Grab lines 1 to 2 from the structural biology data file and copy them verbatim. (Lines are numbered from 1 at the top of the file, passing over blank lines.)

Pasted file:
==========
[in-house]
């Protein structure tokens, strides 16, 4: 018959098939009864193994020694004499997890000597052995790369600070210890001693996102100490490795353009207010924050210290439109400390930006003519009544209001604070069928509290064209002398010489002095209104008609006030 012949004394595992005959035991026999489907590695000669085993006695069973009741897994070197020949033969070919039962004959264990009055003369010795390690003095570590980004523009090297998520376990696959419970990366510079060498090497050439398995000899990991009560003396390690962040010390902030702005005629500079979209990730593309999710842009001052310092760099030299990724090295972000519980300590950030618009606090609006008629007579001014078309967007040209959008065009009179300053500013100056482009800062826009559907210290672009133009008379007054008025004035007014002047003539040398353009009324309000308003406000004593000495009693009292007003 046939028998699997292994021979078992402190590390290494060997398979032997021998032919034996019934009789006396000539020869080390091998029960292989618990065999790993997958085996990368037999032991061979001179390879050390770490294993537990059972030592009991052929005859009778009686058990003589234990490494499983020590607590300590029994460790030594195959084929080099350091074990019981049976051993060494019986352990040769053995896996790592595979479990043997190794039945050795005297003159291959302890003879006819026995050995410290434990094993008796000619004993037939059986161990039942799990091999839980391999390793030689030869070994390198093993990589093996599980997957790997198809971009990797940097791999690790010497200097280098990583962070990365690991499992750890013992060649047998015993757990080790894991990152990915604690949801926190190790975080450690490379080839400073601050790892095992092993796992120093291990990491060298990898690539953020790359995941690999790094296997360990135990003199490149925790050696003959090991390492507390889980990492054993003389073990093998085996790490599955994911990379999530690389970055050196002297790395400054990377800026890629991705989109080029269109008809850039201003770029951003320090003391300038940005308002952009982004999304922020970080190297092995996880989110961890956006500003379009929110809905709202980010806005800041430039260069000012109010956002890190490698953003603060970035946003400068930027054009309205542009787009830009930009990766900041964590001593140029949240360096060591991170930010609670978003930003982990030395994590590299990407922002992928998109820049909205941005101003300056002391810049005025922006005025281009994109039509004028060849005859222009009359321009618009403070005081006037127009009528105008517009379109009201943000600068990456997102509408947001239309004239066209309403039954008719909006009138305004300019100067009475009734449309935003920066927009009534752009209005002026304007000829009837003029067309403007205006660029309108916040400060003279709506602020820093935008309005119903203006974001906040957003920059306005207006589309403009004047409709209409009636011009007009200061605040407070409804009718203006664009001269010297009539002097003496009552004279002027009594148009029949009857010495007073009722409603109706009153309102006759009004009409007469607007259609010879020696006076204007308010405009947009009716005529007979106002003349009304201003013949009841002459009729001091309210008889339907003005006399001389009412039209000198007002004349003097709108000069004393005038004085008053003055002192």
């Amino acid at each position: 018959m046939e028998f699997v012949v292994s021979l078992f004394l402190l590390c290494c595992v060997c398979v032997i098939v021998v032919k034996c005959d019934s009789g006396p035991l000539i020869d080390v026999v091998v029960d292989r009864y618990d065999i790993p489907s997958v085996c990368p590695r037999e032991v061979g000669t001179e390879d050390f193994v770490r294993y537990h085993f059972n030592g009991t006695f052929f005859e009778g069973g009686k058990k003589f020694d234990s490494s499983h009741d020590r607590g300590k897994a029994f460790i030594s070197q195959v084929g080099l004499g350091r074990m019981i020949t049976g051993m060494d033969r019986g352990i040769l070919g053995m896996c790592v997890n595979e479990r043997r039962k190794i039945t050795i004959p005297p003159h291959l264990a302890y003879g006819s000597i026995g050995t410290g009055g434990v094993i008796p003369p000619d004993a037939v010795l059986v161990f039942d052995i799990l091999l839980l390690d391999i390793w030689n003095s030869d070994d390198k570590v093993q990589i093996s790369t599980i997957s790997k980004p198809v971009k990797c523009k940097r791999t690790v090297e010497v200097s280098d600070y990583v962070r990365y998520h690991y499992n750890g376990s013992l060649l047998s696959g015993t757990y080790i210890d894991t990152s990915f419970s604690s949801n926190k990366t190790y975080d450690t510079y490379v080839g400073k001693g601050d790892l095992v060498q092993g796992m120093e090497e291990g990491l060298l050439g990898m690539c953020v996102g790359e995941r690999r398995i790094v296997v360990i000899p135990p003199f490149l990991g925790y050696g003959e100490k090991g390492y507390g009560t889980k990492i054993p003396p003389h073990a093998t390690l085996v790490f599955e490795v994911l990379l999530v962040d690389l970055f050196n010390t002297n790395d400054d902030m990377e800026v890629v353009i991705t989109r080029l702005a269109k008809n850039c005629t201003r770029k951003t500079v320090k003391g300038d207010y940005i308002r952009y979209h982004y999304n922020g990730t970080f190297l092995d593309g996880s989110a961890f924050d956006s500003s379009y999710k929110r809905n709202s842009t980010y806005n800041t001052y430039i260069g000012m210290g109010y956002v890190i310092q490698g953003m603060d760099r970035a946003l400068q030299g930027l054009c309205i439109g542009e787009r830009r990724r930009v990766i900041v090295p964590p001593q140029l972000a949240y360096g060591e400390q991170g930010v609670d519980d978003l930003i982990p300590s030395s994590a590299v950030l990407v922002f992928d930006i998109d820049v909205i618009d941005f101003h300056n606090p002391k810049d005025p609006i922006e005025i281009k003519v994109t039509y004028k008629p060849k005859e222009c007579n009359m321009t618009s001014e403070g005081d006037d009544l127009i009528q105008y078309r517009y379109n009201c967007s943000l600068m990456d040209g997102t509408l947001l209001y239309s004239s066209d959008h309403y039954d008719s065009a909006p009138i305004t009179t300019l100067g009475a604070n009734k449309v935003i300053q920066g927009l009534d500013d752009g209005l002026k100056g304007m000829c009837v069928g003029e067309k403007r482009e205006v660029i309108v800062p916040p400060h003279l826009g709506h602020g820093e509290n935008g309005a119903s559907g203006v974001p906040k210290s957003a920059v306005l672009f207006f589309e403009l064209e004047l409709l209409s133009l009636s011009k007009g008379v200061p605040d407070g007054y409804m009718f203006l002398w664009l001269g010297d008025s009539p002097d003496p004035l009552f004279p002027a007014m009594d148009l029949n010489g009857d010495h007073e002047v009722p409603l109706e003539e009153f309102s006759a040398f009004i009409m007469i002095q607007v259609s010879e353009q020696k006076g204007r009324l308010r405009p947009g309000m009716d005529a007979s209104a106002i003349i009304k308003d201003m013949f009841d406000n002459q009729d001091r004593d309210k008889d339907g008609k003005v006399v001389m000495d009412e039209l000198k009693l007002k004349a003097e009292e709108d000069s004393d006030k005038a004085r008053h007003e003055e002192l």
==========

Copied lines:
[in-house]
């Protein structure tokens, strides 16, 4: 018959098939009864193994020694004499997890000597052995790369600070210890001693996102100490490795353009207010924050210290439109400390930006003519009544209001604070069928509290064209002398010489002095209104008609006030 012949004394595992005959035991026999489907590695000669085993006695069973009741897994070197020949033969070919039962004959264990009055003369010795390690003095570590980004523009090297998520376990696959419970990366510079060498090497050439398995000899990991009560003396390690962040010390902030702005005629500079979209990730593309999710842009001052310092760099030299990724090295972000519980300590950030618009606090609006008629007579001014078309967007040209959008065009009179300053500013100056482009800062826009559907210290672009133009008379007054008025004035007014002047003539040398353009009324309000308003406000004593000495009693009292007003 046939028998699997292994021979078992402190590390290494060997398979032997021998032919034996019934009789006396000539020869080390091998029960292989618990065999790993997958085996990368037999032991061979001179390879050390770490294993537990059972030592009991052929005859009778009686058990003589234990490494499983020590607590300590029994460790030594195959084929080099350091074990019981049976051993060494019986352990040769053995896996790592595979479990043997190794039945050795005297003159291959302890003879006819026995050995410290434990094993008796000619004993037939059986161990039942799990091999839980391999390793030689030869070994390198093993990589093996599980997957790997198809971009990797940097791999690790010497200097280098990583962070990365690991499992750890013992060649047998015993757990080790894991990152990915604690949801926190190790975080450690490379080839400073601050790892095992092993796992120093291990990491060298990898690539953020790359995941690999790094296997360990135990003199490149925790050696003959090991390492507390889980990492054993003389073990093998085996790490599955994911990379999530690389970055050196002297790395400054990377800026890629991705989109080029269109008809850039201003770029951003320090003391300038940005308002952009982004999304922020970080190297092995996880989110961890956006500003379009929110809905709202980010806005800041430039260069000012109010956002890190490698953003603060970035946003400068930027054009309205542009787009830009930009990766900041964590001593140029949240360096060591991170930010609670978003930003982990030395994590590299990407922002992928998109820049909205941005101003300056002391810049005025922006005025281009994109039509004028060849005859222009009359321009618009403070005081006037127009009528105008517009379109009201943000600068990456997102509408947001239309004239066209309403039954008719909006009138305004300019100067009475009734449309935003920066927009009534752009209005002026304007000829009837003029067309403007205006660029309108916040400060003279709506602020820093935008309005119903203006974001906040957003920059306005207006589309403009004047409709209409009636011009007009200061605040407070409804009718203006664009001269010297009539002097003496009552004279002027009594148009029949009857010495007073009722409603109706009153309102006759009004009409007469607007259609010879020696006076204007308010405009947009009716005529007979106002003349009304201003013949009841002459009729001091309210008889339907003005006399001389009412039209000198007002004349003097709108000069004393005038004085008053003055002192």